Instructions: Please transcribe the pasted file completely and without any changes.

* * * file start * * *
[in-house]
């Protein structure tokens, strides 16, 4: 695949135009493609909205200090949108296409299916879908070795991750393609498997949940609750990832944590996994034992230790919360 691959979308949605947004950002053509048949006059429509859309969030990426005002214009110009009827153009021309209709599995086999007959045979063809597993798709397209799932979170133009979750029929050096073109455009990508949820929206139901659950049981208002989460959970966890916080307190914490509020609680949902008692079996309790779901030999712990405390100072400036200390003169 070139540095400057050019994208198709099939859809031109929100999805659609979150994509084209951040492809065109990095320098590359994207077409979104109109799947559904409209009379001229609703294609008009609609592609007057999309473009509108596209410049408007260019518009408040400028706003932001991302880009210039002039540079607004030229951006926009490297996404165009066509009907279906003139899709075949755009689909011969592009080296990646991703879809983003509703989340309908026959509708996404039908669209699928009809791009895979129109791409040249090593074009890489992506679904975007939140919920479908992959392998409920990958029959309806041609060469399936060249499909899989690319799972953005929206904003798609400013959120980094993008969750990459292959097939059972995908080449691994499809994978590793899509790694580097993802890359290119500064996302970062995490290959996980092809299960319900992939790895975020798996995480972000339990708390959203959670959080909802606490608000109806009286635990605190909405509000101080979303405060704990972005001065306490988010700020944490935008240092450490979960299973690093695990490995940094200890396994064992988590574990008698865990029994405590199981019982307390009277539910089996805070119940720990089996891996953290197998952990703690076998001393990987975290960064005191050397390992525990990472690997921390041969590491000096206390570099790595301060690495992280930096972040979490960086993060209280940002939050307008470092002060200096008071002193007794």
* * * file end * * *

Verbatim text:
[in-house]
């Protein structure tokens, strides 16, 4: 695949135009493609909205200090949108296409299916879908070795991750393609498997949940609750990832944590996994034992230790919360 691959979308949605947004950002053509048949006059429509859309969030990426005002214009110009009827153009021309209709599995086999007959045979063809597993798709397209799932979170133009979750029929050096073109455009990508949820929206139901659950049981208002989460959970966890916080307190914490509020609680949902008692079996309790779901030999712990405390100072400036200390003169 070139540095400057050019994208198709099939859809031109929100999805659609979150994509084209951040492809065109990095320098590359994207077409979104109109799947559904409209009379001229609703294609008009609609592609007057999309473009509108596209410049408007260019518009408040400028706003932001991302880009210039002039540079607004030229951006926009490297996404165009066509009907279906003139899709075949755009689909011969592009080296990646991703879809983003509703989340309908026959509708996404039908669209699928009809791009895979129109791409040249090593074009890489992506679904975007939140919920479908992959392998409920990958029959309806041609060469399936060249499909899989690319799972953005929206904003798609400013959120980094993008969750990459292959097939059972995908080449691994499809994978590793899509790694580097993802890359290119500064996302970062995490290959996980092809299960319900992939790895975020798996995480972000339990708390959203959670959080909802606490608000109806009286635990605190909405509000101080979303405060704990972005001065306490988010700020944490935008240092450490979960299973690093695990490995940094200890396994064992988590574990008698865990029994405590199981019982307390009277539910089996805070119940720990089996891996953290197998952990703690076998001393990987975290960064005191050397390992525990990472690997921390041969590491000096206390570099790595301060690495992280930096972040979490960086993060209280940002939050307008470092002060200096008071002193007794």